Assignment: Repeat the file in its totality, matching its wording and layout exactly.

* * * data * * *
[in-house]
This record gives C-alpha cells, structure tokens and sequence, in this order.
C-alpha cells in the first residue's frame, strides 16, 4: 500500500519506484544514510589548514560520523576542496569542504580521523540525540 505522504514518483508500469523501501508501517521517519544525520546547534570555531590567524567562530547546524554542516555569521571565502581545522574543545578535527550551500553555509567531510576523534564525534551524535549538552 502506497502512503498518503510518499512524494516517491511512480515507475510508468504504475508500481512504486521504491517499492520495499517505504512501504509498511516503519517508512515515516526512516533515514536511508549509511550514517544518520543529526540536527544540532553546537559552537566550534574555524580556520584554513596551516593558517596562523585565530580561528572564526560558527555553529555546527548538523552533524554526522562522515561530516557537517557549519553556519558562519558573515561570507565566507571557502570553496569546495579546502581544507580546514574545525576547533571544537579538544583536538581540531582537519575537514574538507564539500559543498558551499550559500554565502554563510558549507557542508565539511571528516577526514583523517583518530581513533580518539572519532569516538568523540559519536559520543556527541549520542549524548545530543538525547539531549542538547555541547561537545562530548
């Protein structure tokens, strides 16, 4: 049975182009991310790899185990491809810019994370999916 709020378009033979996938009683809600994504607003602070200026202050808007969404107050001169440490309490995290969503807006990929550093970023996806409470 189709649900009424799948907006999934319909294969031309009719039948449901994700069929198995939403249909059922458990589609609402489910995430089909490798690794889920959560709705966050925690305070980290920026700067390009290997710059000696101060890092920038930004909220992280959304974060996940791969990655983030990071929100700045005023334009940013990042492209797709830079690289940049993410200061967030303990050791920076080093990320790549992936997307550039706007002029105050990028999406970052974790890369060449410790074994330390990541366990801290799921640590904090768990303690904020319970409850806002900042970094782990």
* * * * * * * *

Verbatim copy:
[in-house]
This record gives C-alpha cells, structure tokens and sequence, in this order.
C-alpha cells in the first residue's frame, strides 16, 4: 500500500519506484544514510589548514560520523576542496569542504580521523540525540 505522504514518483508500469523501501508501517521517519544525520546547534570555531590567524567562530547546524554542516555569521571565502581545522574543545578535527550551500553555509567531510576523534564525534551524535549538552 502506497502512503498518503510518499512524494516517491511512480515507475510508468504504475508500481512504486521504491517499492520495499517505504512501504509498511516503519517508512515515516526512516533515514536511508549509511550514517544518520543529526540536527544540532553546537559552537566550534574555524580556520584554513596551516593558517596562523585565530580561528572564526560558527555553529555546527548538523552533524554526522562522515561530516557537517557549519553556519558562519558573515561570507565566507571557502570553496569546495579546502581544507580546514574545525576547533571544537579538544583536538581540531582537519575537514574538507564539500559543498558551499550559500554565502554563510558549507557542508565539511571528516577526514583523517583518530581513533580518539572519532569516538568523540559519536559520543556527541549520542549524548545530543538525547539531549542538547555541547561537545562530548
């Protein structure tokens, strides 16, 4: 049975182009991310790899185990491809810019994370999916 709020378009033979996938009683809600994504607003602070200026202050808007969404107050001169440490309490995290969503807006990929550093970023996806409470 189709649900009424799948907006999934319909294969031309009719039948449901994700069929198995939403249909059922458990589609609402489910995430089909490798690794889920959560709705966050925690305070980290920026700067390009290997710059000696101060890092920038930004909220992280959304974060996940791969990655983030990071929100700045005023334009940013990042492209797709830079690289940049993410200061967030303990050791920076080093990320790549992936997307550039706007002029105050990028999406970052974790890369060449410790074994330390990541366990801290799921640590904090768990303690904020319970409850806002900042970094782990």